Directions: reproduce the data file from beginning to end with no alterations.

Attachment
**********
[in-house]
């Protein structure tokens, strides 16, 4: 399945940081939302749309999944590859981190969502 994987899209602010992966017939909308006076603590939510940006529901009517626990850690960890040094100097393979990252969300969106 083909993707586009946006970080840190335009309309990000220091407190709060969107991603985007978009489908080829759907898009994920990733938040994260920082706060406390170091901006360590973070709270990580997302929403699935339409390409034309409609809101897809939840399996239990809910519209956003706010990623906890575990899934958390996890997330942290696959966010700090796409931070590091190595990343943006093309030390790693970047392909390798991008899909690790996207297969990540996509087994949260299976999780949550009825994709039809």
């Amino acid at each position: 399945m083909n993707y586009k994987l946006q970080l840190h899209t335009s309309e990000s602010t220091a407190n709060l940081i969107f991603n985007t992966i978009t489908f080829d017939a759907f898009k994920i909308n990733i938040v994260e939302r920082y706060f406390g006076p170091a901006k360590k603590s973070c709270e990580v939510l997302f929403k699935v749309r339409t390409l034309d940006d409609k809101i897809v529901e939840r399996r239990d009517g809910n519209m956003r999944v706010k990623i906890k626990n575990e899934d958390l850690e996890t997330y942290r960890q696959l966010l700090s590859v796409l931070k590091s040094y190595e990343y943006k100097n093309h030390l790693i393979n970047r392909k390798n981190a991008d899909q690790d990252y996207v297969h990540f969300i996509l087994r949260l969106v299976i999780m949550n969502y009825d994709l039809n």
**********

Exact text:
[in-house]
């Protein structure tokens, strides 16, 4: 399945940081939302749309999944590859981190969502 994987899209602010992966017939909308006076603590939510940006529901009517626990850690960890040094100097393979990252969300969106 083909993707586009946006970080840190335009309309990000220091407190709060969107991603985007978009489908080829759907898009994920990733938040994260920082706060406390170091901006360590973070709270990580997302929403699935339409390409034309409609809101897809939840399996239990809910519209956003706010990623906890575990899934958390996890997330942290696959966010700090796409931070590091190595990343943006093309030390790693970047392909390798991008899909690790996207297969990540996509087994949260299976999780949550009825994709039809």
């Amino acid at each position: 399945m083909n993707y586009k994987l946006q970080l840190h899209t335009s309309e990000s602010t220091a407190n709060l940081i969107f991603n985007t992966i978009t489908f080829d017939a759907f898009k994920i909308n990733i938040v994260e939302r920082y706060f406390g006076p170091a901006k360590k603590s973070c709270e990580v939510l997302f929403k699935v749309r339409t390409l034309d940006d409609k809101i897809v529901e939840r399996r239990d009517g809910n519209m956003r999944v706010k990623i906890k626990n575990e899934d958390l850690e996890t997330y942290r960890q696959l966010l700090s590859v796409l931070k590091s040094y190595e990343y943006k100097n093309h030390l790693i393979n970047r392909k390798n981190a991008d899909q690790d990252y996207v297969h990540f969300i996509l087994r949260l969106v299976i999780m949550n969502y009825d994709l039809n």